Phantom Fortune, by Mary Elizabeth Braddon

Chapter 42

‘Shall it Be?’

While Lord Hartfield sat in his friend’s office in Great George Street reading the life story of Gomez de Montesma, told with the cruel precision and the unvarnished language of a criminal indictment, the hero of that history was gliding round the spacious ballroom of the Cowes Club, with Lady Lesbia Haselden’s dark-brown head almost reclining on his shoulder, her violet eyes looking up at his every now and then, shyly, entrancingly, as he bent his head to talk to her.

The Squadron Ball was in full swing between midnight and the first hour of morning. The flowers had not lost their freshness, the odours of dust and feverish human breath had not yet polluted the atmosphere. The windows were open to the purple night, the purple sea. The stars seemed to be close outside the verandah, shining on purpose for the dancers; and these two — the man tall, pale, dark, with flashing eyes and short, sleek raven hair, small head, noble bearing; the girl divinely lovely in her marble purity of complexion, her classical grace of form — these two were, as every one avowed and acknowledged, the handsomest couple in the room.

‘We’re none of us in it compared with them,’ said a young naval commander to his partner, whereupon the young lady looked somewhat sourly, and replied that Lady Lesbia’s features were undeniably regular and her complexion good, but that she was wanting in soul.

‘Is she?’ asked the sailor, incredulously, ‘Look at her now. What do you call that, if it isn’t soul?’

‘I call it simply disgraceful,’ answered his partner, sharply turning away her head.

Lesbia was looking up at the Spaniard, her lips faintly parted, all her face listening eagerly as she caught some whispered word, breathed among the soft ripples of her hair, from lips that almost touched her brow. People cannot go on waltzing for ten minutes in a dead silence, like automatic dancers. There must be conversation. Only it is better that the lips should do most of the talking. When the eyes have so much to say society is apt to be censorious.

Mr. Smithson was smoking a cigarette on the lawn with a sporting peer. A man to whom tobacco is a necessity cannot be always on guard; but it is quite possible that in the present state of Lady Lesbia’s feelings Smithson would have had no restraining influence had he been ever so watchful. To what act in the passion drama had her love come to-night as she floated round the room, with her head inclined towards her lover’s breast, the strong pulsation of his heart sounding in her ear, like the rhythmical beat of the basses yonder in Waldteufel’s last waltz? Was there still the uncertainty as to the denouement which marks the third act of a good play? or was there the dread foreboding, the sense of impending doom which should stir the spectators with pity and terror as the fourth act hurries to its passionate close? Who could tell? She had been full of life and energy to-day on board the yacht during the racing, in which she seemed to take an ardent interest. The Cayman had followed the racers for three hours through a freshening sea, much to Lady Kirkbank’s disgust, and Lesbia had been the soul of the party. The same yesterday. The yacht had only got back to Cowes in time for the ball, and all had been hurry and excitement while the ladies dressed and crossed to the club, the spray dashing over their opera mantles, poor Lady Kirkbank’s complexion yellow with mal de mer, in spite of a double coating of Blanc de Fedora, the last fashionable cosmetic.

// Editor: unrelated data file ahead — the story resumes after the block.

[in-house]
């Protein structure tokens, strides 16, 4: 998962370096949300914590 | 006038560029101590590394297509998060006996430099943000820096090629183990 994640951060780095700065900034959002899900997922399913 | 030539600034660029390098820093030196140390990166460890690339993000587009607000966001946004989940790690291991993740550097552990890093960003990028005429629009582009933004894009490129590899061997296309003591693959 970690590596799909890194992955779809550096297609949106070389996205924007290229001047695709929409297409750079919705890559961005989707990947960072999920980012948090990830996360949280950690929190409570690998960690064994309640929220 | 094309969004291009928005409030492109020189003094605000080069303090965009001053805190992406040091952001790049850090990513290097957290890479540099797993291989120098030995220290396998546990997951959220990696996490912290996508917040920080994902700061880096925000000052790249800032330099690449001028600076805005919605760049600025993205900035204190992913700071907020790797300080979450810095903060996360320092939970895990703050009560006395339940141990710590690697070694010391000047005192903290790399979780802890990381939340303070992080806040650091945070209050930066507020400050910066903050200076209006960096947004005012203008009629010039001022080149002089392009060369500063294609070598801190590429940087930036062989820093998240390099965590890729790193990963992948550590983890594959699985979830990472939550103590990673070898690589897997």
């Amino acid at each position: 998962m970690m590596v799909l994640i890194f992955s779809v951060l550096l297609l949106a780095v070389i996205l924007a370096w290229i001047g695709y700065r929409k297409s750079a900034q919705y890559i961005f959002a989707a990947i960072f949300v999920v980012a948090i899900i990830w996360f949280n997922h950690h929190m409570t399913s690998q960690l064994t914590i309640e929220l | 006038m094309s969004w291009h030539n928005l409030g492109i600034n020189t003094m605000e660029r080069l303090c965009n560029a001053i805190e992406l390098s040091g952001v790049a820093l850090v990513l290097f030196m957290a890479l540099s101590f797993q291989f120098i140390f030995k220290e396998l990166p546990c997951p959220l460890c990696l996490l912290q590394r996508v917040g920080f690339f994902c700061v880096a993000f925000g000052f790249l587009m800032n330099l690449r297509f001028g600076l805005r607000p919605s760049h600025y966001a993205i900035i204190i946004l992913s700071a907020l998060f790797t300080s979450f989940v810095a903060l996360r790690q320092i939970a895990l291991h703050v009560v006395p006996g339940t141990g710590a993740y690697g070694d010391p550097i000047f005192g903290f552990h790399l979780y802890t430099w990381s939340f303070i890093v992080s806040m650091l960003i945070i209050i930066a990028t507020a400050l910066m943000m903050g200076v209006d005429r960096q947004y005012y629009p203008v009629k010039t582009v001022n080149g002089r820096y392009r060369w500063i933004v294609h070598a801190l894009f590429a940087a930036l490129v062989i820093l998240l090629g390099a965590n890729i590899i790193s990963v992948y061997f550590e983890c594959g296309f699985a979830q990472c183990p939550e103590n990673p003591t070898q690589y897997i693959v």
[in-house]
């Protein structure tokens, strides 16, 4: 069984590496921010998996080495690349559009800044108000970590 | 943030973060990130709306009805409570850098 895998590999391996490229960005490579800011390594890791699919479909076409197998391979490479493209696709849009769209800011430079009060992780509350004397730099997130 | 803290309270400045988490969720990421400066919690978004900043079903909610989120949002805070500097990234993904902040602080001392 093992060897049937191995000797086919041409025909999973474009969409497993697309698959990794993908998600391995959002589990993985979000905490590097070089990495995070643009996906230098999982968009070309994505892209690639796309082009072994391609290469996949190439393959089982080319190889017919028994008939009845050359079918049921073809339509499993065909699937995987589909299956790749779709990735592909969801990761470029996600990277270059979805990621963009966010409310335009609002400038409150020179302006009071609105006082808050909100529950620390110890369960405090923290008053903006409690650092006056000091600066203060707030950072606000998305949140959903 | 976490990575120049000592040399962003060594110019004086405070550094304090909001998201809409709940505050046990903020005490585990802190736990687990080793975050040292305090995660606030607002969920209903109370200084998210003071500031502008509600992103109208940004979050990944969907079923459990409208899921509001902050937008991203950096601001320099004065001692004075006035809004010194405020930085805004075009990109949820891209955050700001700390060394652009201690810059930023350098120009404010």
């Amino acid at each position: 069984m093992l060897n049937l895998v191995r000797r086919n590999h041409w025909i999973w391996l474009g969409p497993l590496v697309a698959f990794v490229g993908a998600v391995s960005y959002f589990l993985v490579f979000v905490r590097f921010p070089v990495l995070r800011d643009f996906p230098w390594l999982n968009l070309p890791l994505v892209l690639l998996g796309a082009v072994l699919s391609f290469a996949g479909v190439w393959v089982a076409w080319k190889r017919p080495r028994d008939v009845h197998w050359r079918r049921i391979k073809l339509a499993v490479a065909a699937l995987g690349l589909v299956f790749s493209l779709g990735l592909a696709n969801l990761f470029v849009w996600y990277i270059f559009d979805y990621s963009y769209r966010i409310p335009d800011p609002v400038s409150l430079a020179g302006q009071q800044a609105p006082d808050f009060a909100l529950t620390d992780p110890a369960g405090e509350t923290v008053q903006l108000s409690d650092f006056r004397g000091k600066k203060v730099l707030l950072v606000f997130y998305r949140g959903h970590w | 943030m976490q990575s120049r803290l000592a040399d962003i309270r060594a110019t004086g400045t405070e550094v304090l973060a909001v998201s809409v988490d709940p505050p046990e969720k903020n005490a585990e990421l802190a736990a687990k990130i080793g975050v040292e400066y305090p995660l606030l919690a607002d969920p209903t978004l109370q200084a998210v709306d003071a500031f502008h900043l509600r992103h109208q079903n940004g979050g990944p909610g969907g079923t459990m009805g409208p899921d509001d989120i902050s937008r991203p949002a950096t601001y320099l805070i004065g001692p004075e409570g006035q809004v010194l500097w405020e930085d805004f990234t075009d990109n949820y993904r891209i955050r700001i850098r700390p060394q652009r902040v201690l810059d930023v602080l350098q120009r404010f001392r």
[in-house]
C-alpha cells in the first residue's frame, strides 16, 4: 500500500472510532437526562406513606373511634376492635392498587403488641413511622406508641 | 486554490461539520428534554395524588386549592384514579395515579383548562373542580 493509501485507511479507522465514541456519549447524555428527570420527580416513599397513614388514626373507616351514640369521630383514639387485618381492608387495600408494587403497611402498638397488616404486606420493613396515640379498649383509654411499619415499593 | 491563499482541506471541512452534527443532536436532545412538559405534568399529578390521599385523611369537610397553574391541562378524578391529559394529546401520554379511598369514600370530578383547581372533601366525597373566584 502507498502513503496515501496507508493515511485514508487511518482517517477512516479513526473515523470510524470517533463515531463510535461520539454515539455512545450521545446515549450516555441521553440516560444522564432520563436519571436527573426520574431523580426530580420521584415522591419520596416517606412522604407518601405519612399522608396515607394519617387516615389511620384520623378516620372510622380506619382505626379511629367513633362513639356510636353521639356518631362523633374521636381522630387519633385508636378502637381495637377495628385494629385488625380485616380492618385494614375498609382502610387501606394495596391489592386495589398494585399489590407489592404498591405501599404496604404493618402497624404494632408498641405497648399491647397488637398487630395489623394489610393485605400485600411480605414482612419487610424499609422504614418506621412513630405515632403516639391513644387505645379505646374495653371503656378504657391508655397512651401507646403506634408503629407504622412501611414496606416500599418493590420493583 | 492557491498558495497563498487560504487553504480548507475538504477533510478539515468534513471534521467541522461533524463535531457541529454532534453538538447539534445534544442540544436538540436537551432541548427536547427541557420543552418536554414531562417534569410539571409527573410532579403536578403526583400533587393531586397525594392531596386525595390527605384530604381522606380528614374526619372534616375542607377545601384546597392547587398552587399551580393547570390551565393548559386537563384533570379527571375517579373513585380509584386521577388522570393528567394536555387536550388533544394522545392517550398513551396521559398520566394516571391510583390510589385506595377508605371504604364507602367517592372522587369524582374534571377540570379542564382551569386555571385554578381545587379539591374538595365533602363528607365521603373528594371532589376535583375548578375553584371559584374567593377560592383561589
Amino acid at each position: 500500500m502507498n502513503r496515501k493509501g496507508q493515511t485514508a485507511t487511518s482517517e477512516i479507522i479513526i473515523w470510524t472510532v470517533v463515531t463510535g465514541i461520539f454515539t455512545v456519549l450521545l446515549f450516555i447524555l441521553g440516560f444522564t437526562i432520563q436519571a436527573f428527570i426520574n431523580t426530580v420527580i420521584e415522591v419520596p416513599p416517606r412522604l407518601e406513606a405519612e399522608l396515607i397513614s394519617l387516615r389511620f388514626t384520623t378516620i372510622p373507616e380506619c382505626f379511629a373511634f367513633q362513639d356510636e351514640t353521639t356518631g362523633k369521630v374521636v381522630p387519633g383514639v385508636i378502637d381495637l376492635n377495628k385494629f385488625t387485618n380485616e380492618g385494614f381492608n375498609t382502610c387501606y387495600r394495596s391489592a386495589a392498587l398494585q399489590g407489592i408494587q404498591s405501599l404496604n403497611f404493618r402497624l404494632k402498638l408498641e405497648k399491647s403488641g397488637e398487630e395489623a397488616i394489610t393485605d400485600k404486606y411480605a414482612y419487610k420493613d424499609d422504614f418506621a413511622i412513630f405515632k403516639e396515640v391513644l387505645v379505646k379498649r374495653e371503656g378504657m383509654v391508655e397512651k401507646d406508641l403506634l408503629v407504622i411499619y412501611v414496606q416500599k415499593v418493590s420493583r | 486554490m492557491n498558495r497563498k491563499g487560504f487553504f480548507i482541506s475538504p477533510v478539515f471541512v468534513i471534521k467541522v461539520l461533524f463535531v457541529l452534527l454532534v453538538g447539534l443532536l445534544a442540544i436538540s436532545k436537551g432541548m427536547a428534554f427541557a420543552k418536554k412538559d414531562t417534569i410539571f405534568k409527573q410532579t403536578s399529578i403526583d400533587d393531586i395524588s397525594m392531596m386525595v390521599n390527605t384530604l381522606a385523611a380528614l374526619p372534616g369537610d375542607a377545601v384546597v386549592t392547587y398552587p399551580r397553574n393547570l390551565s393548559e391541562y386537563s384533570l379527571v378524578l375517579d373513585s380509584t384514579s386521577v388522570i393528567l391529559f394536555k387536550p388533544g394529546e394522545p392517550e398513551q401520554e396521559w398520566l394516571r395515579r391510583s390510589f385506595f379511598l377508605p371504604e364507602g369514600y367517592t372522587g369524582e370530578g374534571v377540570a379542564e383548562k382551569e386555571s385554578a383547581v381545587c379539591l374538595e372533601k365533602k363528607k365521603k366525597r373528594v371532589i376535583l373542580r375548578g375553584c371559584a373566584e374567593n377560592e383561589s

To-night Lesbia was curiously silent, depressed even, as it seemed to those who were interested in observing her; and all the world is interested in a famous beauty. She was very pale, even her lips were colourless, and the large violet eyes and firmly pencilled brows alone gave colour to her face. She looked like a marble statue, the eyes and eyebrows accentuated with touches of colour. Those lovely eyes had a heavy look, as of trouble, weariness; nay, absolute distress.

Never had she looked less brilliant than to-night; never had she looked more beautiful. It was the loveliness of a newly-awakened soul. The wonderful Pandora-casket of life, with its infinite evil, its little good, had given up its secret. She knew what passionate love really means. She knew what such love mostly means — self-sacrifice, surrender of the world’s wealth, severance from friends, the breaking of all old ties. To love as she loved means the crossing of a river more fatal than the Rubicon, the casting of a die more desperate than that which Caesar flung upon the board when he took up arms against the Republic.

The river was not yet crossed, but her feet were on the margin, wet with the ripple of the stream. The fatal die was not yet cast, but the dice-box was in her hand ready for the throw. Lesbia and Montesma danced together — not too often, three waltzes out of sixteen — but when they were so waltzing they were the cynosure of the room. That betting of which Maulevrier had heard was rife to-night, and the odds upon the Cuban had gone up. It was nine to four now that those two would be over the border before the week was out.